There's no doubt that mastering an overhead squat unleashes your inner superhero. Few things look and feel quite as impressive as a glutes-to-ground squat with a loaded barbell overhead.
But as with most advanced exercises (ahem, pull-ups), the overhead squat demands a lot of prep and patience. Unlike a traditional back or front squat, this variation requires a stable, overhead arm position, which means a combination of shoulder mobility and core strength.
So, if you're struggling with your overhead squat and want to finally nail this exercise, read on to learn what your body is trying to tell you.
1. Your Shoulders Need Some Work
The overhead squat is taxing on your shoulders — after all, you're squatting while holding a barbell directly above your head. That's why the motion is often used by personal trainers and physical therapists to analyze shoulder mobility, as well as core strength, balance and overall muscle control, according to the National Academy of Sports Medicine (NASM).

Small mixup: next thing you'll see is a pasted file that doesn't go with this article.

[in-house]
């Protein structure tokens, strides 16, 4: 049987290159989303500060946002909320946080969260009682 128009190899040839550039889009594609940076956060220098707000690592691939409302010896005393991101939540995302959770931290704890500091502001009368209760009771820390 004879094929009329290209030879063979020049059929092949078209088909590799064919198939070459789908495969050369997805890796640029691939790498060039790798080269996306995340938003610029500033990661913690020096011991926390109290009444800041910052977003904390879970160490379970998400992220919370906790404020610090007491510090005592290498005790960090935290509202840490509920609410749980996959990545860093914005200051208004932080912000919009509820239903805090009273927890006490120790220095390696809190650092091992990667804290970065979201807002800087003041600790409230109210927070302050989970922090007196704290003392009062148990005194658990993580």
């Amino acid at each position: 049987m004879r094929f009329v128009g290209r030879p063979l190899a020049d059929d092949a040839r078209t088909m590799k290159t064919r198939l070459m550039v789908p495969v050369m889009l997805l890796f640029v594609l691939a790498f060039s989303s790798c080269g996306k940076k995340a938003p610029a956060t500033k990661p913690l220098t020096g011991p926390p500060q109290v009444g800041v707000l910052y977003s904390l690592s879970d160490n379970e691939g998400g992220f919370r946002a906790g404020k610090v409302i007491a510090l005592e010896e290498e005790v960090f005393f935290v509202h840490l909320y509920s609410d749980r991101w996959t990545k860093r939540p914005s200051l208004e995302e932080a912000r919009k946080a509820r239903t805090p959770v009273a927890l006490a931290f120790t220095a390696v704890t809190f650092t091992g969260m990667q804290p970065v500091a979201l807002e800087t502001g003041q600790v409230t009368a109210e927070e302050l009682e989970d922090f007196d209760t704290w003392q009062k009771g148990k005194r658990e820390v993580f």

Essentially, the overhead squat assessment involves performing this exercise with just your body weight. If your arms fall forward during the movement, it's a pretty big clue that your shoulders lack some mobility.
If that's you, don't be too discouraged. A lack of shoulder mobility and stability is a big sticking point for many people, according to Jereme Schumacher, physical therapist at Bespoke Treatments in San Diego.
"Typically, the hardest part of the overhead squat for people is keeping their arms directly overhead while they squat down," he says. "Without maintaining proper overhead arm positioning, an overhead squat becomes almost impossible." Because if you can't keep the barbell over your head, you risk dropping the weight and injuring yourself.
If you struggle to keep your arms comfortably over your head as you squat, you probably need to incorporate some shoulder mobility exercises into your usual routine, Schumacher says. Even a few minutes of doorway shoulder stretches, dowel stretches and arm circles can help you build better mobility.
Doorway Shoulder Stretch
- Stand in a doorway and turn sideways so you're looking at the door frame. Bend your elbow to 90 degrees and press your palm against the frame.